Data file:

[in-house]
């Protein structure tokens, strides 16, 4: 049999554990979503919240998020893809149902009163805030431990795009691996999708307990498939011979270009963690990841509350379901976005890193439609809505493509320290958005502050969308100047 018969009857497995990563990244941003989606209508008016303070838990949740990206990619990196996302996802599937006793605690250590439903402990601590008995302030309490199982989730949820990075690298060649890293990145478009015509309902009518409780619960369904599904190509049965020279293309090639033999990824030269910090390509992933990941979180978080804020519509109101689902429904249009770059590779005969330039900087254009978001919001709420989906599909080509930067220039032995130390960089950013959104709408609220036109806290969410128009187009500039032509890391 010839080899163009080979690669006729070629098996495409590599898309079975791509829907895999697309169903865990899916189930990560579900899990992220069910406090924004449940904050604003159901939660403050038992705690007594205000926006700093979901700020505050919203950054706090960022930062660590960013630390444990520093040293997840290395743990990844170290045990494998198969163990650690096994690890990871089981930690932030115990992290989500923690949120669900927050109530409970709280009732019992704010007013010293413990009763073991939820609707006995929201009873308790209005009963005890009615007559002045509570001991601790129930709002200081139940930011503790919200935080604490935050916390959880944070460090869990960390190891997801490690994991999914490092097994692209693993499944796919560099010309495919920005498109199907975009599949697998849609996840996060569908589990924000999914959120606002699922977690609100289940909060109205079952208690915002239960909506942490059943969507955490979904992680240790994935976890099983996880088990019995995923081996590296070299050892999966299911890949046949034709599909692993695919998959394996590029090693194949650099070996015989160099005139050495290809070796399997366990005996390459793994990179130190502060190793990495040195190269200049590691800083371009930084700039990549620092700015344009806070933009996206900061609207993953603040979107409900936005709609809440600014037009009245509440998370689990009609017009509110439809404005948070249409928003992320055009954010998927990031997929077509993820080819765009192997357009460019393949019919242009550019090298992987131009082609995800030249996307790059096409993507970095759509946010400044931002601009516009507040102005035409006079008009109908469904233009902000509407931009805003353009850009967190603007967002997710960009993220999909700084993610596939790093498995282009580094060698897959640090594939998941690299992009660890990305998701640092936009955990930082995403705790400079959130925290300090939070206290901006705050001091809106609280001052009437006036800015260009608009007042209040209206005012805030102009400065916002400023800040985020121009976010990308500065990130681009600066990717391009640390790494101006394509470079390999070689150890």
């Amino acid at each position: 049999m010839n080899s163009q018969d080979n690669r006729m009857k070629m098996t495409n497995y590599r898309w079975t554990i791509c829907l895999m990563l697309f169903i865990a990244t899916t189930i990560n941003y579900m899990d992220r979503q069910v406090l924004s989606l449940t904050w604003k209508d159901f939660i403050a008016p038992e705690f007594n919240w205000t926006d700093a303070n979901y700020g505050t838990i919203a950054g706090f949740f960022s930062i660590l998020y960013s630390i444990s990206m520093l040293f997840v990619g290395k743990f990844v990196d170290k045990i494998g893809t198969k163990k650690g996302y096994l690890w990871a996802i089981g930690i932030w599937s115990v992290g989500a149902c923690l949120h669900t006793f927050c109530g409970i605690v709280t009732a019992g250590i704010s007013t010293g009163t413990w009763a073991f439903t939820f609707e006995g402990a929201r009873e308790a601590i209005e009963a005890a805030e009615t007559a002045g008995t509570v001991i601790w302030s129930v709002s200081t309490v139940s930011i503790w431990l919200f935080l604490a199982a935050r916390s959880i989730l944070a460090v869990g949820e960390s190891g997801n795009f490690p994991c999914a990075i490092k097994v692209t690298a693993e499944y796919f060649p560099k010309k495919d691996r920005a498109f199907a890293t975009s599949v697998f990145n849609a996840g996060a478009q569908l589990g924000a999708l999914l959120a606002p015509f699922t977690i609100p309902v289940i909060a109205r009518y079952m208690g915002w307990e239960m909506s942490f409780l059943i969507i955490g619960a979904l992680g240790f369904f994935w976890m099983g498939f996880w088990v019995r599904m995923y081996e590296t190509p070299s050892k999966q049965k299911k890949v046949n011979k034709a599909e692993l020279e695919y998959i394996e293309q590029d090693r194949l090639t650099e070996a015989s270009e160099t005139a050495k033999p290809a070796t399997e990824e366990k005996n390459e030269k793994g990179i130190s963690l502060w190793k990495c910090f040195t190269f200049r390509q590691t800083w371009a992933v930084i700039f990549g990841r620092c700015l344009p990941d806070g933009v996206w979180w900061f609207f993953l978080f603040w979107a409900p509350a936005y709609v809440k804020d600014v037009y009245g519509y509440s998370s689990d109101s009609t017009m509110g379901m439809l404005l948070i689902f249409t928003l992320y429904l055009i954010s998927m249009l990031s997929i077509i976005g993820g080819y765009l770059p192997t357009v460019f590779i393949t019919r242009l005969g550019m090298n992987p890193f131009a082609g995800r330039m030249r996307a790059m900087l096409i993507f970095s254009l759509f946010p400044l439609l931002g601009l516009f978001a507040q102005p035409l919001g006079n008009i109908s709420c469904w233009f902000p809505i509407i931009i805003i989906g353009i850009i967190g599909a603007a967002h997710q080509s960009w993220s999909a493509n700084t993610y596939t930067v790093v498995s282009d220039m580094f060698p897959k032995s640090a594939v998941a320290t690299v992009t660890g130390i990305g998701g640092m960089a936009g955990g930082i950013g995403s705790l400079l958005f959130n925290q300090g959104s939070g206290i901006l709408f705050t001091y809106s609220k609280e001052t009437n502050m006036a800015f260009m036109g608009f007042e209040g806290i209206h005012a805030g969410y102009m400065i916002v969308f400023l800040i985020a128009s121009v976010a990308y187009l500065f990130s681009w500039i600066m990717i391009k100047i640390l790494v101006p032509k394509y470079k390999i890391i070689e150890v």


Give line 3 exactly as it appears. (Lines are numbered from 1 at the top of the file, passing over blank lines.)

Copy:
């Amino acid at each position: 049999m010839n080899s163009q018969d080979n690669r006729m009857k070629m098996t495409n497995y590599r898309w079975t554990i791509c829907l895999m990563l697309f169903i865990a990244t899916t189930i990560n941003y579900m899990d992220r979503q069910v406090l924004s989606l449940t904050w604003k209508d159901f939660i403050a008016p038992e705690f007594n919240w205000t926006d700093a303070n979901y700020g505050t838990i919203a950054g706090f949740f960022s930062i660590l998020y960013s630390i444990s990206m520093l040293f997840v990619g290395k743990f990844v990196d170290k045990i494998g893809t198969k163990k650690g996302y096994l690890w990871a996802i089981g930690i932030w599937s115990v992290g989500a149902c923690l949120h669900t006793f927050c109530g409970i605690v709280t009732a019992g250590i704010s007013t010293g009163t413990w009763a073991f439903t939820f609707e006995g402990a929201r009873e308790a601590i209005e009963a005890a805030e009615t007559a002045g008995t509570v001991i601790w302030s129930v709002s200081t309490v139940s930011i503790w431990l919200f935080l604490a199982a935050r916390s959880i989730l944070a460090v869990g949820e960390s190891g997801n795009f490690p994991c999914a990075i490092k097994v692209t690298a693993e499944y796919f060649p560099k010309k495919d691996r920005a498109f199907a890293t975009s599949v697998f990145n849609a996840g996060a478009q569908l589990g924000a999708l999914l959120a606002p015509f699922t977690i609100p309902v289940i909060a109205r009518y079952m208690g915002w307990e239960m909506s942490f409780l059943i969507i955490g619960a979904l992680g240790f369904f994935w976890m099983g498939f996880w088990v019995r599904m995923y081996e590296t190509p070299s050892k999966q049965k299911k890949v046949n011979k034709a599909e692993l020279e695919y998959i394996e293309q590029d090693r194949l090639t650099e070996a015989s270009e160099t005139a050495k033999p290809a070796t399997e990824e366990k005996n390459e030269k793994g990179i130190s963690l502060w190793k990495c910090f040195t190269f200049r390509q590691t800083w371009a992933v930084i700039f990549g990841r620092c700015l344009p990941d806070g933009v996206w979180w900061f609207f993953l978080f603040w979107a409900p509350a936005y709609v809440k804020d600014v037009y009245g519509y509440s998370s689990d109101s009609t017009m509110g379901m439809l404005l948070i689902f249409t928003l992320y429904l055009i954010s998927m249009l990031s997929i077509i976005g993820g080819y765009l770059p192997t357009v460019f590779i393949t019919r242009l005969g550019m090298n992987p890193f131009a082609g995800r330039m030249r996307a790059m900087l096409i993507f970095s254009l759509f946010p400044l439609l931002g601009l516009f978001a507040q102005p035409l919001g006079n008009i109908s709420c469904w233009f902000p809505i509407i931009i805003i989906g353009i850009i967190g599909a603007a967002h997710q080509s960009w993220s999909a493509n700084t993610y596939t930067v790093v498995s282009d220039m580094f060698p897959k032995s640090a594939v998941a320290t690299v992009t660890g130390i990305g998701g640092m960089a936009g955990g930082i950013g995403s705790l400079l958005f959130n925290q300090g959104s939070g206290i901006l709408f705050t001091y809106s609220k609280e001052t009437n502050m006036a800015f260009m036109g608009f007042e209040g806290i209206h005012a805030g969410y102009m400065i916002v969308f400023l800040i985020a128009s121009v976010a990308y187009l500065f990130s681009w500039i600066m990717i391009k100047i640390l790494v101006p032509k394509y470079k390999i890391i070689e150890v």